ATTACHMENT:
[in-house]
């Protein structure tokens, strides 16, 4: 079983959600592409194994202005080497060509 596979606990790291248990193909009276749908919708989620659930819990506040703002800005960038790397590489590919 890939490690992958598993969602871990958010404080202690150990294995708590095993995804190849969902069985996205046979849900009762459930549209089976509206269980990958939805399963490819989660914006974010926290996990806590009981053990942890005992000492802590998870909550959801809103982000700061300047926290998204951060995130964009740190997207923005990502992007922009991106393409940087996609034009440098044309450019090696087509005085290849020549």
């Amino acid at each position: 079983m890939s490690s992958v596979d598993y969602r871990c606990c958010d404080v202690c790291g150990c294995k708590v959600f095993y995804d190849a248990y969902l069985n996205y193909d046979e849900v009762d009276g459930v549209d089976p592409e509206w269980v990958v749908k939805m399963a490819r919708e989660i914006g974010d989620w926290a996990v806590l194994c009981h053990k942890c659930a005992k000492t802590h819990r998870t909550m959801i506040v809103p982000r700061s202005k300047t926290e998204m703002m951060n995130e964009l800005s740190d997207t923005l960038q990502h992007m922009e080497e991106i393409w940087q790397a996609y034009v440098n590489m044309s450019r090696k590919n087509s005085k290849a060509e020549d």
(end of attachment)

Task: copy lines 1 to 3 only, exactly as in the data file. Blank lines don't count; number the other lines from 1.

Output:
[in-house]
């Protein structure tokens, strides 16, 4: 079983959600592409194994202005080497060509 596979606990790291248990193909009276749908919708989620659930819990506040703002800005960038790397590489590919 890939490690992958598993969602871990958010404080202690150990294995708590095993995804190849969902069985996205046979849900009762459930549209089976509206269980990958939805399963490819989660914006974010926290996990806590009981053990942890005992000492802590998870909550959801809103982000700061300047926290998204951060995130964009740190997207923005990502992007922009991106393409940087996609034009440098044309450019090696087509005085290849020549």
């Amino acid at each position: 079983m890939s490690s992958v596979d598993y969602r871990c606990c958010d404080v202690c790291g150990c294995k708590v959600f095993y995804d190849a248990y969902l069985n996205y193909d046979e849900v009762d009276g459930v549209d089976p592409e509206w269980v990958v749908k939805m399963a490819r919708e989660i914006g974010d989620w926290a996990v806590l194994c009981h053990k942890c659930a005992k000492t802590h819990r998870t909550m959801i506040v809103p982000r700061s202005k300047t926290e998204m703002m951060n995130e964009l800005s740190d997207t923005l960038q990502h992007m922009e080497e991106i393409w940087q790397a996609y034009v440098n590489m044309s450019r090696k590919n087509s005085k290849a060509e020549d």